Electronic health record (EHR) implementation might be exactly what you need if you’re currently using paper charts in your counseling practice or other practices like speech, occupational or physical therapy. Paper charts can present challenges with organization, management, maintenance, and storage. An EHR can help your practice run more efficiently while providing clients with greater satisfaction and better treatment outcomes.
What is an EHR?
An electronic health record (EHR) is a digital method of maintaining a client’s chart. An EHR is more than keeping electronic notes stored on a computer, however. It is an entire software system that securely stores, retrieves, and shares clinical and general information related to a client in one digital location.
An EHR allows for instant access to real-time information by authorized users. EHRs often manage:
- Clinical documentation (notes, assessments, discharge summaries)
- Treatment planning
- Demographic information (contact information, date of birth, emergency contact)
- Insurance information
- Space to upload documentation provided by other providers or parties
- Access, usage, and storage for assessment tools and homework
- Calendars (usually syncs with other calendars used by the clinician)
- Forms and intake paperwork (can be electronically signed by the client)
- Appointment reminders
- Insurance verification and electronic billing
- Secured messaging with the client
Most therapy practices use a cloud-based EHR system. In a cloud-based system, the EHR vendor hosts the server remotely and the therapist pays a monthly fee to the EHR vendor. Some practices may choose to purchase an EHR system and host it locally on a server in the office. This article will primarily address a cloud-based system.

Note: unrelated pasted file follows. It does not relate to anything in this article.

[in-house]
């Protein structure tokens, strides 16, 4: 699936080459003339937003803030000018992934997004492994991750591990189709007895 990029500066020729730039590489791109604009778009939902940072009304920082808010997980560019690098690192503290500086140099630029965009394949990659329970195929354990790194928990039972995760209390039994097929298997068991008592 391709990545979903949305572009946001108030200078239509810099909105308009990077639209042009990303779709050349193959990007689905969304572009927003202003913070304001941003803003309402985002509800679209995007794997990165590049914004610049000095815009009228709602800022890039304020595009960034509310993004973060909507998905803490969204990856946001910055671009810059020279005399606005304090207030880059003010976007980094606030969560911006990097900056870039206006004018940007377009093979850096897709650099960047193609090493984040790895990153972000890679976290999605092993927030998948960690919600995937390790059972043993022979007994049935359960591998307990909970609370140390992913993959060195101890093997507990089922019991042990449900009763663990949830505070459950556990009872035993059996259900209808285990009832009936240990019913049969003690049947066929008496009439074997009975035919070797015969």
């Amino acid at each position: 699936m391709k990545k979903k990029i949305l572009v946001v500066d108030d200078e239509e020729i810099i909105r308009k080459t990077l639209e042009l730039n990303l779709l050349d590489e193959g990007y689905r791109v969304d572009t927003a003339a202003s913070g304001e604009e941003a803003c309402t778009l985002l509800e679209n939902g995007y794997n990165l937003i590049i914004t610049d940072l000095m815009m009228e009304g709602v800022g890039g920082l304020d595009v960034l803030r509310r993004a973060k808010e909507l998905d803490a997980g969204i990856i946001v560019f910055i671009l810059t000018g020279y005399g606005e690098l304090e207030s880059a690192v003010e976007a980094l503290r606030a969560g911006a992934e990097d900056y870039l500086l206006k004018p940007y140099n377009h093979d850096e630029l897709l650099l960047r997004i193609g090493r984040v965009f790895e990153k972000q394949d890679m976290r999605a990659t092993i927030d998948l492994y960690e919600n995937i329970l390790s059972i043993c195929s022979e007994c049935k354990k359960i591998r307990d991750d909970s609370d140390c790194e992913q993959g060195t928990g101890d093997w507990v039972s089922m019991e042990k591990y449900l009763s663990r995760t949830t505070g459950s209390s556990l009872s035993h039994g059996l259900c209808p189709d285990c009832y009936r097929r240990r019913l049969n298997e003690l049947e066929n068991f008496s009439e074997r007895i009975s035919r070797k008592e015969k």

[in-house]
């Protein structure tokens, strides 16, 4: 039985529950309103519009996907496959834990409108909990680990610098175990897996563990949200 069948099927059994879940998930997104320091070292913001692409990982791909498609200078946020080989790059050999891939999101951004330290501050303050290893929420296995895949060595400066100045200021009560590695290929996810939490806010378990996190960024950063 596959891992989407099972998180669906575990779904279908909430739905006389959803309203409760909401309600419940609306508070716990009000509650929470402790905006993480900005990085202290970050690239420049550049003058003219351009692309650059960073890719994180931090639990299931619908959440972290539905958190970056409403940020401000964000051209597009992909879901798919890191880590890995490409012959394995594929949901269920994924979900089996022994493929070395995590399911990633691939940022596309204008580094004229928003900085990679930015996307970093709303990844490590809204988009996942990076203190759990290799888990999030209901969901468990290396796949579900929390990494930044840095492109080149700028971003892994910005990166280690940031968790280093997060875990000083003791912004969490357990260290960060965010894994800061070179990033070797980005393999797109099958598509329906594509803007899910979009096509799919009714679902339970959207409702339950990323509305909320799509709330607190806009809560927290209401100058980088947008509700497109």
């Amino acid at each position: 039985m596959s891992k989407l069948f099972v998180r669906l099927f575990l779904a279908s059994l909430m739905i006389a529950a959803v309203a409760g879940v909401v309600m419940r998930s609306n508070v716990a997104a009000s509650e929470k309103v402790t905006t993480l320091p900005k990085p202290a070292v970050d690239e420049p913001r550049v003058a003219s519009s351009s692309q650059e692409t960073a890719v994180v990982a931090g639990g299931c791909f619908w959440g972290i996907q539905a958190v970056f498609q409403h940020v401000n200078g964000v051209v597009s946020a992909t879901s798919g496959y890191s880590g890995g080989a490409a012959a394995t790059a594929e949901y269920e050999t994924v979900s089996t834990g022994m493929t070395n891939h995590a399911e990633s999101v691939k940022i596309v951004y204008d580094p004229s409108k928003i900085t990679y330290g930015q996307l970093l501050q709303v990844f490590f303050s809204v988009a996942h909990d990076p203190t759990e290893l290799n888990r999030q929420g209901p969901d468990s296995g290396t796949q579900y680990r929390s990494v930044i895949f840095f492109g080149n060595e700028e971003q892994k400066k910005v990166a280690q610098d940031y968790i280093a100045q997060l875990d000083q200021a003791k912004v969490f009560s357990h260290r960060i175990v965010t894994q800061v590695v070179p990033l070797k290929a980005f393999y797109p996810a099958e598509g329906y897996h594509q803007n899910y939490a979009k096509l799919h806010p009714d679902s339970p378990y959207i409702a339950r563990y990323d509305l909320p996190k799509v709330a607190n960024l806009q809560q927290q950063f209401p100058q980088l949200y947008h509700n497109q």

Why make the switch to an EHR?
Change is hard. As a therapist, you may help people work through changes every day. So why switch from a paper system to an EHR? EHR implementation offers many benefits to your practice but it takes time, effort, energy and planning to make the switch. So, to help find that motivation to implement the change, take some time to define your reasons for the change. What big goals do you have for an EHR implementation?
Some questions to consider for your switch:
- Why do I want to go paperless?
- How much money and time will it save me?
- Can I work more efficiently?
- Will EHR implementation help to streamline my practice?
- Will an EHR improve my treatment outcomes?
- Can EHR implementation simplify my documentation?
EHRs help to automate your practice. With an EHR, the client’s information is entered once and populated across multiple locations within the chart. For example, when the client chart is created, demographic information such as the name, address, and date of birth will automatically populate in the clinical notes, billing forms, and the treatment plan. Once the clinician enters the diagnosis, the same diagnosis will appear on all the documentation.
Automation helps to:
- Organize the practice
- Decrease the amount of work to maintain a chart
- Reduce data entry errors
- Eliminate the need to flip back and forth across pages in a paper chart or multiple software programs
- Save time and energy spent on client charts.
With an EHR implementation, the practice can run more efficiently because one software program can manage the multiple, but necessary tasks required for a counseling, speech, physical or occupational therapy practice.
EHR implementation can address:
- Scheduling: Clients can directly schedule an appointment at any time. They do not need to schedule during business hours of the practice. While at the office, appointment scheduling does not require answering, initiating, or returning phone calls when clients can directly schedule their appointments.
- Payments: Clients can use the portal to make payments. Office staff or the clinician can process payments directly from the EHR.
- Paperwork: Clients can complete and sign the necessary forms and paperwork before a session.
- Automated appointment reminders: Automated appointment reminders take less time than other methods such as reminder phone calls. Appointment reminders help to decrease the no-show rate and increase client engagement.